Developer alledges mutual 'mistake' in Carroll

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Developer files complaint with court over ownership of a pump station in Carroll

By Christopher Brooke, Reporter

HILLSVILLE — An alleged “mutual mistake” by Carroll County and Weststar Investments throws into doubt the settlement on ownership of a wastewater pump station, according to a complaint filed in circuit court.
County officials and company owner Marshall Lineberry tried to correct a situation in 2008 that transferred a pump station on U.S. 58 near the industrial park to Weststar Investments.
The Carroll Public Service Authority uses the station to send wastewater through the Woodlawn system to Galax for treatment.
The solution that Carroll officials announced Oct. 6, 2008, involved Weststar Investments deeding the pump station back to the authority at “no cost.”
The pump station was actually on Virginia Department of Transportation property back in 1984, county officials have said. From the time the pump station was built, Carroll had permission to operate it, but that parcel never got deeded to the county.
The property in question was sold to Weststar Investments as part of a transaction that involved much of the hillside on the south side of U.S. 58, between the road and the Parkdale America plant there.
“Through cooperation and no consideration, Weststar LLC has deeded the 50-foot-square pump station property to the [public service authority] along with easements to the current lines and upgrades of the future,” a Carroll County news release at the time of the deal.
“If not for this arrangement, the county would have been forced to take more expensive routes to obtain the use of this property.”
However, an issue appears to have developed with the arrangement, as Weststar Investments filed a complaint against the authority in June.
While the deed of transfer stated the land changed hands for $10 and “other good and valuable consideration,” the court papers filed by Weststar now state that “your plaintiff conveyed the aforesaid real estate with the understanding that he would be able to receive a $40,000 tax credit, as consideration for the transaction.”
Though Weststar has attempted to collect the consideration, the company owner has been unable to get the tax credit, the court filing says. To Weststar that means the company has not received any compensation for the property.
“That both parties were of the mutual mistake, in the assumption that plaintiff would be able to obtain a federal income tax credit of $40,000,” the court papers say. “That the defendant has taken possession of the aforesaid real estate and has failed to pay any valuable consideration according to the agreement.”
Weststar asks the court to void the deed.
“That meanwhile, defendant Carroll County Public Service Authority, be enjoined and restrained from conveying in trust, mortgaging, selling, conveying or otherwise encumbering or disposing the above-described property or any part of it.”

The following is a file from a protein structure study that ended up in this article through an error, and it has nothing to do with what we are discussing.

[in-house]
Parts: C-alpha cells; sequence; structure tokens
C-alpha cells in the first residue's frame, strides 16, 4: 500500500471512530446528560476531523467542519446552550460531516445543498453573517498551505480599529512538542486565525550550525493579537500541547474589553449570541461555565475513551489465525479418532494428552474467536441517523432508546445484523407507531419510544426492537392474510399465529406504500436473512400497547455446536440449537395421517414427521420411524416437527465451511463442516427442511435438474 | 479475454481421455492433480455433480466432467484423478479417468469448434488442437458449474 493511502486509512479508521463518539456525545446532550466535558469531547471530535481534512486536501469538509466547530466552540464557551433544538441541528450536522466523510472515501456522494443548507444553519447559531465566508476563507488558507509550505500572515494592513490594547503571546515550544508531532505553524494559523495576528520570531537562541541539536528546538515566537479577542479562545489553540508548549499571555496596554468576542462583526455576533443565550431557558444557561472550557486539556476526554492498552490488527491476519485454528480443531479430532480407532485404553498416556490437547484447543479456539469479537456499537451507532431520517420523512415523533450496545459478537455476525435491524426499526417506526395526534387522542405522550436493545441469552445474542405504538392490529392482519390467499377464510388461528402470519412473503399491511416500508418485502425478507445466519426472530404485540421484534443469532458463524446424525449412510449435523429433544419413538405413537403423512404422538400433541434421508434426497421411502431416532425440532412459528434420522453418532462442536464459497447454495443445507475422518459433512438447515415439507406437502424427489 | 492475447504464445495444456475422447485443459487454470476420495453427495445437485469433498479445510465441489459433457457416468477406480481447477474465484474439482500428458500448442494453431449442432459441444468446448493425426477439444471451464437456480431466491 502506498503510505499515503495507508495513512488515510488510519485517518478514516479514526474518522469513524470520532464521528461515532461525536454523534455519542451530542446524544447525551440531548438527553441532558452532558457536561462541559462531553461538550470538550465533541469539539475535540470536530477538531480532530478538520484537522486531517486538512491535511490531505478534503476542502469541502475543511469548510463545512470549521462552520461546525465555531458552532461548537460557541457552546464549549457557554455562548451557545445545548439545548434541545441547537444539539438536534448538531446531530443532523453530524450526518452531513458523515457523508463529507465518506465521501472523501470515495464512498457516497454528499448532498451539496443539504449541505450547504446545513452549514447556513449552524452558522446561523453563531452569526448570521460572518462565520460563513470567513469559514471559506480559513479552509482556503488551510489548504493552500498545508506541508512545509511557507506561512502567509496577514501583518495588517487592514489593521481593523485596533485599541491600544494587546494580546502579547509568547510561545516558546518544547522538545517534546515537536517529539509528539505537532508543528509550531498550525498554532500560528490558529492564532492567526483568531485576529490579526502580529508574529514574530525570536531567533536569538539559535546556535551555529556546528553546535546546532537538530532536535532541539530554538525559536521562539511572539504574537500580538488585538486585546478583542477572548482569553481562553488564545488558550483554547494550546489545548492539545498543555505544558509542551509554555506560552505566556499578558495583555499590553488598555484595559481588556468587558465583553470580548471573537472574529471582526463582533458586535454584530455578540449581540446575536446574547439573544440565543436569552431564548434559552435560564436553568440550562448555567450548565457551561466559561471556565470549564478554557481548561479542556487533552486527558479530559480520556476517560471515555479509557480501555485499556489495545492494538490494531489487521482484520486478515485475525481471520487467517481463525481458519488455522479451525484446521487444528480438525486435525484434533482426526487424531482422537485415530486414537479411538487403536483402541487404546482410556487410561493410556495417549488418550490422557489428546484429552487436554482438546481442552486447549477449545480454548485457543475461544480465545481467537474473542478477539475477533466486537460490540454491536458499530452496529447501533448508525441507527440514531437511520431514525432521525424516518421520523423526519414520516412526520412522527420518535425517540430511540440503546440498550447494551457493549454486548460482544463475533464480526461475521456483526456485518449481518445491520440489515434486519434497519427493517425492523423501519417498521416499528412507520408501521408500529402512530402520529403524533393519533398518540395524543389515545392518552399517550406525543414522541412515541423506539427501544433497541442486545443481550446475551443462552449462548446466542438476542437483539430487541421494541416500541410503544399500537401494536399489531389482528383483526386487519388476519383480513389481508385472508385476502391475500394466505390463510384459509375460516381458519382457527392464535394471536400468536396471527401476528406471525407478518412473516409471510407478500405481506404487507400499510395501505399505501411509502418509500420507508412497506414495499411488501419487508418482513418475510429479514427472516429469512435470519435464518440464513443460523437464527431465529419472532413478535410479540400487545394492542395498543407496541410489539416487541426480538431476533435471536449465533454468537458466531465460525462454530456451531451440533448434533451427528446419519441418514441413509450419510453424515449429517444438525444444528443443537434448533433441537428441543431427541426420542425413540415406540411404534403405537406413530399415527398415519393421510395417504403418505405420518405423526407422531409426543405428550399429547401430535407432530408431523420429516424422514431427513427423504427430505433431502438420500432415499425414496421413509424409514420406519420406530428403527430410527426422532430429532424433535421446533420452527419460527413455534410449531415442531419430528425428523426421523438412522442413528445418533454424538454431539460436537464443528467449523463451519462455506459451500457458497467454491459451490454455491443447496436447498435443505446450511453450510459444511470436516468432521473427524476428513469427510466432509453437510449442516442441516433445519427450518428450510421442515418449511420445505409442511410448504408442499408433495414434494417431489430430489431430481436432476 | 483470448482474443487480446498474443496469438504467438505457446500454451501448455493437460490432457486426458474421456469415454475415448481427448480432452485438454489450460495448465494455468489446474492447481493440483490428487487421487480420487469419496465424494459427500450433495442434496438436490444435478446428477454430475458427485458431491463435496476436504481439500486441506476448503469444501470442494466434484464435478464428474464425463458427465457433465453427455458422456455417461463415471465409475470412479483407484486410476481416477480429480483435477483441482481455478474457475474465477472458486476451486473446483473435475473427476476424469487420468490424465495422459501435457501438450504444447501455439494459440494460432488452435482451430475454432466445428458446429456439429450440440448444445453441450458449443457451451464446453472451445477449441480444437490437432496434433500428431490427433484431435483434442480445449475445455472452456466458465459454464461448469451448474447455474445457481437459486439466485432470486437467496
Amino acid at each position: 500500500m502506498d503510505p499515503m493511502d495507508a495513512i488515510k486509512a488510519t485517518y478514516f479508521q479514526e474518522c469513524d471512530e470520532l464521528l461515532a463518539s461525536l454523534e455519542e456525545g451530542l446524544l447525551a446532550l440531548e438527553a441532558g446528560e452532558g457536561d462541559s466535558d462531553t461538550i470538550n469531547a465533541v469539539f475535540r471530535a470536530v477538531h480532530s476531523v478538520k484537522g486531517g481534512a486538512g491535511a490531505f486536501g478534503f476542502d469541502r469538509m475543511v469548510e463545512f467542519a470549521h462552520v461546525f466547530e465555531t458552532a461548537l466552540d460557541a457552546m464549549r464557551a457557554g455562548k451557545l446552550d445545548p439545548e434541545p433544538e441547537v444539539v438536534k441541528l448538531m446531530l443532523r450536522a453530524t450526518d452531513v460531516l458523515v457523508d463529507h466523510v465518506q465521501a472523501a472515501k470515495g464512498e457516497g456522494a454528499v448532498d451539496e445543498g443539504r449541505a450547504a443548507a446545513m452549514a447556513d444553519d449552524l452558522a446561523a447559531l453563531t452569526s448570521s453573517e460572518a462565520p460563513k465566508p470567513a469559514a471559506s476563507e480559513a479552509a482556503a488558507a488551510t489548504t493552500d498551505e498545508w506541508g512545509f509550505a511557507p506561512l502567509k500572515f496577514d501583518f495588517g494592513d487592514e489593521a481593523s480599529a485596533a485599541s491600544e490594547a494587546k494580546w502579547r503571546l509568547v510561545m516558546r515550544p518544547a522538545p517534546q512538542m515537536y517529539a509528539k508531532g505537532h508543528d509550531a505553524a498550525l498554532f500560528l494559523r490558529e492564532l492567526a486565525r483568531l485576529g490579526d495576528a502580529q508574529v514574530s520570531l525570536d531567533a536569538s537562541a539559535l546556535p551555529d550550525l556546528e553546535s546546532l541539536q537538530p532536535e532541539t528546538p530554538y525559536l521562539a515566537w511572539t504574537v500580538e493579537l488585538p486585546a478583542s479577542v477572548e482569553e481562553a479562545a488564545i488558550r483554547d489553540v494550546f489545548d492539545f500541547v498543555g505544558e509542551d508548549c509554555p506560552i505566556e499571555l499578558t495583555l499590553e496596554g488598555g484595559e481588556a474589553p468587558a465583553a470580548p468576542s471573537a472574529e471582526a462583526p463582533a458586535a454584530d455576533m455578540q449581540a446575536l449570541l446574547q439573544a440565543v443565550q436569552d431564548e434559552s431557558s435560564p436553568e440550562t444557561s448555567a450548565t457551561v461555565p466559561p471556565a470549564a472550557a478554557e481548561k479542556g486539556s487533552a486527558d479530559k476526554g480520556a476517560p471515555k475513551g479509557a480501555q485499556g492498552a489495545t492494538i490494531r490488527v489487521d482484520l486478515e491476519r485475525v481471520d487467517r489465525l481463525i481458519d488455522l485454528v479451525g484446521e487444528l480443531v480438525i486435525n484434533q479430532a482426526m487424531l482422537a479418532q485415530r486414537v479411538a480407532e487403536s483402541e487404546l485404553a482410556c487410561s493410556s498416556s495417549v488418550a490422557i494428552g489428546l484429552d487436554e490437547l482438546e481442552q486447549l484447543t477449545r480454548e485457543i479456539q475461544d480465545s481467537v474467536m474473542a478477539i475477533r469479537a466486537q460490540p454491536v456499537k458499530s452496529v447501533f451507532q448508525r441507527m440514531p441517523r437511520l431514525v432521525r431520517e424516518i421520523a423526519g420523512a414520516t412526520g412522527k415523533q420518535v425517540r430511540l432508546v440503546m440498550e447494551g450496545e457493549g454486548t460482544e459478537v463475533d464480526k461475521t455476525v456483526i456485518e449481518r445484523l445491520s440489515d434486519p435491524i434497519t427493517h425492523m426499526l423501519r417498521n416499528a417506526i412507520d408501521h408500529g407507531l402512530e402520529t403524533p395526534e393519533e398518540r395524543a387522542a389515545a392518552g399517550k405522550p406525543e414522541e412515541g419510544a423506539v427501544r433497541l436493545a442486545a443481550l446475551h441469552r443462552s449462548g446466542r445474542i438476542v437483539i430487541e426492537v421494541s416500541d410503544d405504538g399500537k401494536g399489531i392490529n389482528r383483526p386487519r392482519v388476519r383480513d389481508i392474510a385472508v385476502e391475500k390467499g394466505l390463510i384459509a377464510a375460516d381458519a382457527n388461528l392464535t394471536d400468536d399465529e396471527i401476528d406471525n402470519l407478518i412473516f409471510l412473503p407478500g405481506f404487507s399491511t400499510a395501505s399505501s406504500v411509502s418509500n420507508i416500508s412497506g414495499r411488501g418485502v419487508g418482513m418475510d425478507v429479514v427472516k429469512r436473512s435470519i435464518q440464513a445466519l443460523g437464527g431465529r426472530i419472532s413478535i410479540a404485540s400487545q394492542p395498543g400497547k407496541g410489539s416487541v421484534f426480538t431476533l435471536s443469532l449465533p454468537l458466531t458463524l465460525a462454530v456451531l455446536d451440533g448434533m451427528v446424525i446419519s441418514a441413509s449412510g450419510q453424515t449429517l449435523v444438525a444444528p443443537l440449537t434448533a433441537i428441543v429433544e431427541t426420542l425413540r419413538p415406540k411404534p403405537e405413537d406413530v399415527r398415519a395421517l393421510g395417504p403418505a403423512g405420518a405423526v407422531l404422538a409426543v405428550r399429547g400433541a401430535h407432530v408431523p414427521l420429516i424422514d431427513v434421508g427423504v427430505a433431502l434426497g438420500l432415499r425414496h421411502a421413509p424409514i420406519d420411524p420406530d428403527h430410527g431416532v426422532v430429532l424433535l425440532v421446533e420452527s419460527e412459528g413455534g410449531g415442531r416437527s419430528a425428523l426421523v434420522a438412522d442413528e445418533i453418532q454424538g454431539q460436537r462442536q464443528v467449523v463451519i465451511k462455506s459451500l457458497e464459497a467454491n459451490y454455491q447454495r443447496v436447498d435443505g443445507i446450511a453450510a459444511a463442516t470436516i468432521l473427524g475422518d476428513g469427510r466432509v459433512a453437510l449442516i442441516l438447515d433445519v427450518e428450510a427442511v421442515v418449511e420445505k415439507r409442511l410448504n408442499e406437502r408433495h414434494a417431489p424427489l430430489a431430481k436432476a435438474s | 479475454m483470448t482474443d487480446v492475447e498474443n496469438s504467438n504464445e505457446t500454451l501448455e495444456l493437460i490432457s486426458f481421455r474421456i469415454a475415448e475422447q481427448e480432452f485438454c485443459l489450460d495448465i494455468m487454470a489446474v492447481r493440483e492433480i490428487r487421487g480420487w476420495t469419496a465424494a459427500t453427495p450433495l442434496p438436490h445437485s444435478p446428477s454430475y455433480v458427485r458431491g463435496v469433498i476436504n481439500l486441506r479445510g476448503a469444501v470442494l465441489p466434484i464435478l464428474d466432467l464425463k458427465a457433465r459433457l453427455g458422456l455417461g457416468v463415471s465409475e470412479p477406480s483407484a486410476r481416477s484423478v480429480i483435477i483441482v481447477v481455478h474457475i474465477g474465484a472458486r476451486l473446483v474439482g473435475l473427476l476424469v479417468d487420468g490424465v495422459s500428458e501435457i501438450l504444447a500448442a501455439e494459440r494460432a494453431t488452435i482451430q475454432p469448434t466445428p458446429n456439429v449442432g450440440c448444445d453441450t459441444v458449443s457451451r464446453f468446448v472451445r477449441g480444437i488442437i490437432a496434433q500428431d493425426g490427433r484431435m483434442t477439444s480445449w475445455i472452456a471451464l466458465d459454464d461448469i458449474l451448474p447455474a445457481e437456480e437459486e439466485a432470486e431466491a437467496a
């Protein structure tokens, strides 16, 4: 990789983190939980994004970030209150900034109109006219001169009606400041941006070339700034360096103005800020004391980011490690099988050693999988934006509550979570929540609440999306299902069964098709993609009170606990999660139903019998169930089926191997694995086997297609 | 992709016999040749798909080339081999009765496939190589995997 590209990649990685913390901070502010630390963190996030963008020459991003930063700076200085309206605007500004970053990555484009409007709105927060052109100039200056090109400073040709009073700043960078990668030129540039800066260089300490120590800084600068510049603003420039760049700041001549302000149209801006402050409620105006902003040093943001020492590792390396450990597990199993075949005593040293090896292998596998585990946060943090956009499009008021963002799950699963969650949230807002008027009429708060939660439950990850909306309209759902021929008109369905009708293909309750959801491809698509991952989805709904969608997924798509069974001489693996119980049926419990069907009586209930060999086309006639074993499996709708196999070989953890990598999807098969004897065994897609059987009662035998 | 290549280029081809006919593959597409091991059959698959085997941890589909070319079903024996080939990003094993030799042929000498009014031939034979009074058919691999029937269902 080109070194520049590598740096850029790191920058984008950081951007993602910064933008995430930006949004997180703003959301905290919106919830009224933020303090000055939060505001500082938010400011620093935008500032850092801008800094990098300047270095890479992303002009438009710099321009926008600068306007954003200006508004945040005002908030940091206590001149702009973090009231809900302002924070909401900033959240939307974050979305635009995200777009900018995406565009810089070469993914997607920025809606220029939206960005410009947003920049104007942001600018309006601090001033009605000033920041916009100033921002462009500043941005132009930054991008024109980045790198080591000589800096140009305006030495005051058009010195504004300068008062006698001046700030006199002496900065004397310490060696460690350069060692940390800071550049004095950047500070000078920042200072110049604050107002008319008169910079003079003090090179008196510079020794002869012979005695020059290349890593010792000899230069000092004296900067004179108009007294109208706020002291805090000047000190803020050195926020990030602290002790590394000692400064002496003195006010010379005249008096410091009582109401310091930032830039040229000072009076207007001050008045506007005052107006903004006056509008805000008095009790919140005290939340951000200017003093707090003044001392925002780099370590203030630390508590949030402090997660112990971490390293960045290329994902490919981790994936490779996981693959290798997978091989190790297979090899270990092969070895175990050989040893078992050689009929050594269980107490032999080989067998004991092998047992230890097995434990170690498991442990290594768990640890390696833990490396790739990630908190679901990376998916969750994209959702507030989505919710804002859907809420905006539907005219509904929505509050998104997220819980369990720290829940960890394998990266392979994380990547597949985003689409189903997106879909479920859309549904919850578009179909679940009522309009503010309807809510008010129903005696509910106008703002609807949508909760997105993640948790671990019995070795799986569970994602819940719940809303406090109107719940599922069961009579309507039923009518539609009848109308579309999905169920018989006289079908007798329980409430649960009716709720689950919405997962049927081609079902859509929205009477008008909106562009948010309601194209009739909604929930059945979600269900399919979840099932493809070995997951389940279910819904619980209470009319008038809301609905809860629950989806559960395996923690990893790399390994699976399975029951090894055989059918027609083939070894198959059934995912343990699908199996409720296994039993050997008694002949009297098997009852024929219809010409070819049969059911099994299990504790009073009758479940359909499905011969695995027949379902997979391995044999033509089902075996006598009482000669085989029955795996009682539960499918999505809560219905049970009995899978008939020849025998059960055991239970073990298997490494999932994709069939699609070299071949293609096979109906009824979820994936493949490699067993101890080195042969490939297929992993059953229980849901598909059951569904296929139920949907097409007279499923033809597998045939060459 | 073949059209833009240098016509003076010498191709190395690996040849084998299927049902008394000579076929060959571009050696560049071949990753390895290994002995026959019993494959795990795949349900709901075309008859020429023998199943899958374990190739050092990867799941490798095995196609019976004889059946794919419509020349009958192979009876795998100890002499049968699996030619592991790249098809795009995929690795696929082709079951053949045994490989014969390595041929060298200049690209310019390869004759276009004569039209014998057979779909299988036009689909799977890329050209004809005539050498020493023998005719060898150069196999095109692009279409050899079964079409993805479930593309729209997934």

Carroll County Attorney Jim Cornwell told The Gazette that he is in the process in filing a response.
Discussion between Carroll officials and Weststar about the pump station happened when the two parties were in talks about other matters, too, the county attorney recalled. The other topics included a deal between Weststar and the Industrial Development Authority about the Market Village Shops and a sign at Interstate 77’s Exit 14.
Representatives of the Public Service Authority informed Weststar that the department overseeing public water and sewer systems was a tax-exempt agency and that a contribution by the company might qualify for tax credits, Cornwell said. It could be the same as making a contribution to the non-profit Haiti relief fund, for example.
“It was simply, ‘You might be able to get a tax deduction for the contribution,’” Cornwell said. “But just like everything else, it depends on your tax situation.”
There was no promise on the part of the county to give Weststar a tax break or that one would be obtained, he said.
“Weststar says they can’t get a tax credit — I don’t know why. I don’t know what their tax situation is.”
Nor do county officials know what Weststar did to try to get a tax credit, or how hard the company might have tried to get it.
Weststar agreed by signing the deed two years ago that the company received “valuable consideration” for the land transfer, the county attorney said.
The agreement between Carroll and Weststar staved off a lawsuit by the county in order to get title needed for the pump station.
“We were prepared to file an action against him, if the conveyance had not been made,” Cornwell said. “We had a claim to the title.”